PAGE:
Sign Up
Newsletter Signup
Free Fodor's Newsletter

Subscribe today for weekly travel inspiration, tips, and special offers.

Passport: Your weekly travel wrap-up
Today's Departure: Your daily dose of travel inspiration

Tokyo Sights

Ame-ya Yoko-cho Market

  • Market/Bazaar

Updated 08/19/2013

Fodor's Review

The sprawling stalls have become especially famous for the traditional prepared foods of the New Year, and, during the last few days of December, as many as half a million people crowd into the narrow alleys under the railroad tracks to stock up for the holiday. The market dates to World War II, when not much besides Ueno Station survived the bombings. Anyone who could make it here from the countryside with rice and other small supplies of food could sell them at exorbitant

black-market prices. Sugar was a commodity that couldn't be found at any price in postwar Tokyo. Before long, there were hundreds of stalls in the black market selling various kinds of ame (confections), most made from sweet potatoes. These stalls gave the market its name, Ame-ya Yoko-cho (often shortened to Ameyoko), which means "Confectioners' Alley." Shortly before the Korean War, the market was legalized, and soon the stalls were carrying watches, chocolate, ballpoint pens, blue jeans, and T-shirts that had somehow been "liberated" from American PXs. In years to come the merchants of Ameyoko diversified still further—to fine Swiss timepieces and fake designer luggage, cosmetics, jewelry, fresh fruit, and fish. For a break, the area also features numerous small restaurants specializing in raw slices of tuna over rice (maguro-don)—cheap, quick, and very good.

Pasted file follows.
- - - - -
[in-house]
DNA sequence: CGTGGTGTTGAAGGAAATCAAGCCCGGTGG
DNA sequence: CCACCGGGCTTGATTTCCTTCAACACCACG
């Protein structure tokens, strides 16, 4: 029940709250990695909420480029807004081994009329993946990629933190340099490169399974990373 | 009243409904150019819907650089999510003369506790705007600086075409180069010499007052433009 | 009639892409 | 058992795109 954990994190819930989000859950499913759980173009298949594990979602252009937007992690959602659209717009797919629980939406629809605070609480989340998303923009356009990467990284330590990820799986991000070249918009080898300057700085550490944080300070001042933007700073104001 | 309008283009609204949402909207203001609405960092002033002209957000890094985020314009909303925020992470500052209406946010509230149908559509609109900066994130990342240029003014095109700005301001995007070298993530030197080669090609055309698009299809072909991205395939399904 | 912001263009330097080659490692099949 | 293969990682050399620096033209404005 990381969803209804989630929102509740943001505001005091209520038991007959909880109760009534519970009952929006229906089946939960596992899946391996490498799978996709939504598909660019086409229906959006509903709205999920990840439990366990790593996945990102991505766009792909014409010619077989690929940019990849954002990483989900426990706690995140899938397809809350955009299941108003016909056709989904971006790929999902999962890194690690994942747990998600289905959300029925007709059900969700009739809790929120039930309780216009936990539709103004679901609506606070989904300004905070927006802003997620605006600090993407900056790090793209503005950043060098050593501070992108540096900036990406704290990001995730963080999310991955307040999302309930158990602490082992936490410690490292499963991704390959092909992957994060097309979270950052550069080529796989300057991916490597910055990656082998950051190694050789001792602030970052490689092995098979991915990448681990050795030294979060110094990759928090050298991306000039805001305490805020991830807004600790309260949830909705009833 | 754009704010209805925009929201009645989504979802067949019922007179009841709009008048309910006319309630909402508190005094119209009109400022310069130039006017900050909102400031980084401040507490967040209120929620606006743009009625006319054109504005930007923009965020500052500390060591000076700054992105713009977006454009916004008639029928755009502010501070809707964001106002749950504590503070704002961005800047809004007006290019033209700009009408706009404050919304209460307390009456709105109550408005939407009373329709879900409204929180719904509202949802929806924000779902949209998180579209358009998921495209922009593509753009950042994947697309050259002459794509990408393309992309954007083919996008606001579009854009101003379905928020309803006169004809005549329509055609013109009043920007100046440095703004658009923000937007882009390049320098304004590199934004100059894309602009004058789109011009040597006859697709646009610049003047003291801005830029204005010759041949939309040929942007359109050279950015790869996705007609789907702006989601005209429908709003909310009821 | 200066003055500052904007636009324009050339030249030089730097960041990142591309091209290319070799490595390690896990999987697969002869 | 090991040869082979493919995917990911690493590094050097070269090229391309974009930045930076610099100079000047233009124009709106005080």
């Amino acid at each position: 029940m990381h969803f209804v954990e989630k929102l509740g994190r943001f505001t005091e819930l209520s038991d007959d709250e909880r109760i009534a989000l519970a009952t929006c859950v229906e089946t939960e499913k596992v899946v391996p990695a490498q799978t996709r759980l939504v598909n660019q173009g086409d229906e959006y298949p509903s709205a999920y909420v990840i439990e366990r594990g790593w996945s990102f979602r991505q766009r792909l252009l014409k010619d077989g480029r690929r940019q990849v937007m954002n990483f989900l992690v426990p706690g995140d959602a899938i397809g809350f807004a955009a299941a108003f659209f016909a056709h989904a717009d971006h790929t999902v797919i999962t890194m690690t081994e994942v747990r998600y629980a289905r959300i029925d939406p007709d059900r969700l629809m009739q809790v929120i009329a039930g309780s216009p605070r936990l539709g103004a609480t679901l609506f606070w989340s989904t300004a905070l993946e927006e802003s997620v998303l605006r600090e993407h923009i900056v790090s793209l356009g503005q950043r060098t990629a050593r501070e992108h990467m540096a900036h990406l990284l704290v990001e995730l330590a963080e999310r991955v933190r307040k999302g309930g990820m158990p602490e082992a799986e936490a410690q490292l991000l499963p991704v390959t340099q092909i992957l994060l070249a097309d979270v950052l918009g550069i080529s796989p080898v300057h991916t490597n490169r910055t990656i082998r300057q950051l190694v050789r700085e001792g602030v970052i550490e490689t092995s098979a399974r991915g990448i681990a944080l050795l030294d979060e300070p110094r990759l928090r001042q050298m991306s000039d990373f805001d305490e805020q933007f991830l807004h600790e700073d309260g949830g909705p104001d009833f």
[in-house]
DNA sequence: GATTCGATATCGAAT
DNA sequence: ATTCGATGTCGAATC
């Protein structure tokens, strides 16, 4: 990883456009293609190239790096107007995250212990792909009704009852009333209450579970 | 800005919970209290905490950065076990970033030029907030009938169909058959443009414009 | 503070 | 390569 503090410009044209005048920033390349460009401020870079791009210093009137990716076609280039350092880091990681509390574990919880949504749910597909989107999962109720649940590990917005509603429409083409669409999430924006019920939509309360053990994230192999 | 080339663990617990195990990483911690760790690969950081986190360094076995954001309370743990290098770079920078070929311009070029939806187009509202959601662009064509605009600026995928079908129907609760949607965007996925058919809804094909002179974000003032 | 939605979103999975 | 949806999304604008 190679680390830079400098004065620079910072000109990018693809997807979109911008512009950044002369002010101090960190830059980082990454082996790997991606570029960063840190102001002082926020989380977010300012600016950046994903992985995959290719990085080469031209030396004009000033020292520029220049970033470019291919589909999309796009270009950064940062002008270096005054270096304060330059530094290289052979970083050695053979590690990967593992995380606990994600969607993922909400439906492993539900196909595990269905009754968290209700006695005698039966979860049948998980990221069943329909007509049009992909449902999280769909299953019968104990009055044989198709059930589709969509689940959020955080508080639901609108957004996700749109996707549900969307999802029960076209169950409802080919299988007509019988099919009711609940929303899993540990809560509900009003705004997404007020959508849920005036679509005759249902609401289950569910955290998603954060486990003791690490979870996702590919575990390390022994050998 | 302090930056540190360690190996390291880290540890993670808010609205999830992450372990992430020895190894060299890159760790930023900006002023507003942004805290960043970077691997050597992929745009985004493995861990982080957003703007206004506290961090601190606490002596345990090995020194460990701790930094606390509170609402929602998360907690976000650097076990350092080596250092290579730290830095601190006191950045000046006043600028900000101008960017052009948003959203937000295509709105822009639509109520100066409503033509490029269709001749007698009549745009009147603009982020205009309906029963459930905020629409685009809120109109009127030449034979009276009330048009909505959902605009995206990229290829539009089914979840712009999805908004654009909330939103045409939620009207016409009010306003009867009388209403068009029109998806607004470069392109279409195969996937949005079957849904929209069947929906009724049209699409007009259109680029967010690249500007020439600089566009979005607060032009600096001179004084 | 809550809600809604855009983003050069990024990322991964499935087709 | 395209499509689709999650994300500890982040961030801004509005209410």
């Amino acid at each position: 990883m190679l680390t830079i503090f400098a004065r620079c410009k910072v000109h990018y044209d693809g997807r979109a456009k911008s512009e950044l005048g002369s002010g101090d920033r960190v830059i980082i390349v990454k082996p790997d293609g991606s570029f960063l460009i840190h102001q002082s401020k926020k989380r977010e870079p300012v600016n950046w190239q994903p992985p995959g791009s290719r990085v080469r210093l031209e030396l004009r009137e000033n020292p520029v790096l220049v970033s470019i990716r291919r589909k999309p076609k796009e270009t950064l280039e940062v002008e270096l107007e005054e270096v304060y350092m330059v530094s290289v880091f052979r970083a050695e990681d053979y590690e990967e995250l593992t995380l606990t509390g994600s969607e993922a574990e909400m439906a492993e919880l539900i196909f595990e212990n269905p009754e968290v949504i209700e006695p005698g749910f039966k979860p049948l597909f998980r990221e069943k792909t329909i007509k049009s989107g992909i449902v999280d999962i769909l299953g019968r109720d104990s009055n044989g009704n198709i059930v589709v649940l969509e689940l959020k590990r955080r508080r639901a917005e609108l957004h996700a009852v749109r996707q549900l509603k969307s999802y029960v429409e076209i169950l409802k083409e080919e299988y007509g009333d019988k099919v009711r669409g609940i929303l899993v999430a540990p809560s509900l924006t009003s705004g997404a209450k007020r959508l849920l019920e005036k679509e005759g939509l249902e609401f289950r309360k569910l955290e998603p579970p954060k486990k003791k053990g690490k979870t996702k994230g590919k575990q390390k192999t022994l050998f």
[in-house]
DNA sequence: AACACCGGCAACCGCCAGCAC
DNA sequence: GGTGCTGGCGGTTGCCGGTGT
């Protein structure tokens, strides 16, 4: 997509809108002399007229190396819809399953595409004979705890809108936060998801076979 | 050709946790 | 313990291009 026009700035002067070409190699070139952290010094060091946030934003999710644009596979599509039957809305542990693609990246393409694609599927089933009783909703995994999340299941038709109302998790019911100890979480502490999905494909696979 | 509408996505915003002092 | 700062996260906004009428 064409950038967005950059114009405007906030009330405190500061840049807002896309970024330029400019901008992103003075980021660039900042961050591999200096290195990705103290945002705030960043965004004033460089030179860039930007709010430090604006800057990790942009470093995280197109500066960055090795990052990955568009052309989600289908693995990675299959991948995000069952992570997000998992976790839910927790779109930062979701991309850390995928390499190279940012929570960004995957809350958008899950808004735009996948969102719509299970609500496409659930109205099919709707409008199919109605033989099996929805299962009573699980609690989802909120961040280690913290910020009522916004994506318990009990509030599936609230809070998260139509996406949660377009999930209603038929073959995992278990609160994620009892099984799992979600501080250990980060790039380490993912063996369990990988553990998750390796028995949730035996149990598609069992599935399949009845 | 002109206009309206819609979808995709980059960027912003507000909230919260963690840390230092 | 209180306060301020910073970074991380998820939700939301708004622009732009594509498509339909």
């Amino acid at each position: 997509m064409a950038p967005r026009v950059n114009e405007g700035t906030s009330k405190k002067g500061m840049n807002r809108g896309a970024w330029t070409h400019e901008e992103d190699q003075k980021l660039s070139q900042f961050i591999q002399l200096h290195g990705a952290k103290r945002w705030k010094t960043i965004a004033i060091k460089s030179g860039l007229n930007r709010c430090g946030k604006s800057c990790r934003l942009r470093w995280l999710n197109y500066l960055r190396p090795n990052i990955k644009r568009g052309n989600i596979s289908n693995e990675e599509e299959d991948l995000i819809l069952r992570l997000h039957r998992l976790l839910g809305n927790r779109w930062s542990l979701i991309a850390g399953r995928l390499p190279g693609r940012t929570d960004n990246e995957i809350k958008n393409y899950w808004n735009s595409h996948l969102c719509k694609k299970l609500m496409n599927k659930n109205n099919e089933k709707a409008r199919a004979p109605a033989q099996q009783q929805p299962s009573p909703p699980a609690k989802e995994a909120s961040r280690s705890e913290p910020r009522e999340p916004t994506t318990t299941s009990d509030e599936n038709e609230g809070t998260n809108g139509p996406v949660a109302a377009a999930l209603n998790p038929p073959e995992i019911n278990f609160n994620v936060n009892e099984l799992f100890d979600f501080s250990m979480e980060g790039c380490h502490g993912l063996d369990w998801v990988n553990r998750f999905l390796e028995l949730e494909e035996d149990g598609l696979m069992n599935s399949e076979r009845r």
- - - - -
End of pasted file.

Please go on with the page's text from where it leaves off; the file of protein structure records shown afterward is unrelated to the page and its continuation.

Read More

Sight Information


Ueno 4-chome, Taito-ku, Tokyo, 110-0007, Japan

Sight Details:

  • Most shops and stalls daily 10–7

Updated 08/19/2013


What's Nearby

  • Hotels
  • Restaurants
  • Sights

See all sights in Tokyo

Add Your Own Review

When did you go?

Minimum 200 character count

How many stars would you give?




Don't Miss